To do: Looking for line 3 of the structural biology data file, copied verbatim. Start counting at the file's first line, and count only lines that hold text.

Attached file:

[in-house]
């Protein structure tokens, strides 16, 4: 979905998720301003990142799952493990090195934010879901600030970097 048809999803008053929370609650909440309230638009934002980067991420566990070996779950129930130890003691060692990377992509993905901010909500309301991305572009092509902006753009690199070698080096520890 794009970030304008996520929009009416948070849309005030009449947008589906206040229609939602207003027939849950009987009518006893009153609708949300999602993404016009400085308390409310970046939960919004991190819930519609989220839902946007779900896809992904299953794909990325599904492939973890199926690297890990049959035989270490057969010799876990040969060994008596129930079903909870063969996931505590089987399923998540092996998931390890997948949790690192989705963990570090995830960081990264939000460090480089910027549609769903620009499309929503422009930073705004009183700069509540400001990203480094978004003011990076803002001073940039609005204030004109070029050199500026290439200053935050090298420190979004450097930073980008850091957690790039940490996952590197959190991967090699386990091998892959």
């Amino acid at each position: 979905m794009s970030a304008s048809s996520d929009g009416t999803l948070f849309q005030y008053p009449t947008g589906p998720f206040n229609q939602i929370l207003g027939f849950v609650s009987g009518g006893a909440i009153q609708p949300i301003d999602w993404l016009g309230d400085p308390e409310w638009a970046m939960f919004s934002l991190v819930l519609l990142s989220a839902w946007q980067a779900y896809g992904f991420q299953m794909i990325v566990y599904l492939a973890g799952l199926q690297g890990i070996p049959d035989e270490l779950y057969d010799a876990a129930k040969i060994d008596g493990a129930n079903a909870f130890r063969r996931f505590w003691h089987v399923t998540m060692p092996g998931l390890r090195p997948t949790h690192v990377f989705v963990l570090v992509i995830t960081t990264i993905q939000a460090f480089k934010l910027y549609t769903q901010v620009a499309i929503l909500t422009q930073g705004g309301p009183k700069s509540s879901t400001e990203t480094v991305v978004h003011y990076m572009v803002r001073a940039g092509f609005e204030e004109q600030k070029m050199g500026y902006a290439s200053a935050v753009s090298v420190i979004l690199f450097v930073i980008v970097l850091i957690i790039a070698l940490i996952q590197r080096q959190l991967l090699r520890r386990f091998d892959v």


């Amino acid at each position: 979905m794009s970030a304008s048809s996520d929009g009416t999803l948070f849309q005030y008053p009449t947008g589906p998720f206040n229609q939602i929370l207003g027939f849950v609650s009987g009518g006893a909440i009153q609708p949300i301003d999602w993404l016009g309230d400085p308390e409310w638009a970046m939960f919004s934002l991190v819930l519609l990142s989220a839902w946007q980067a779900y896809g992904f991420q299953m794909i990325v566990y599904l492939a973890g799952l199926q690297g890990i070996p049959d035989e270490l779950y057969d010799a876990a129930k040969i060994d008596g493990a129930n079903a909870f130890r063969r996931f505590w003691h089987v399923t998540m060692p092996g998931l390890r090195p997948t949790h690192v990377f989705v963990l570090v992509i995830t960081t990264i993905q939000a460090f480089k934010l910027y549609t769903q901010v620009a499309i929503l909500t422009q930073g705004g309301p009183k700069s509540s879901t400001e990203t480094v991305v978004h003011y990076m572009v803002r001073a940039g092509f609005e204030e004109q600030k070029m050199g500026y902006a290439s200053a935050v753009s090298v420190i979004l690199f450097v930073i980008v970097l850091i957690i790039a070698l940490i996952q590197r080096q959190l991967l090699r520890r386990f091998d892959v």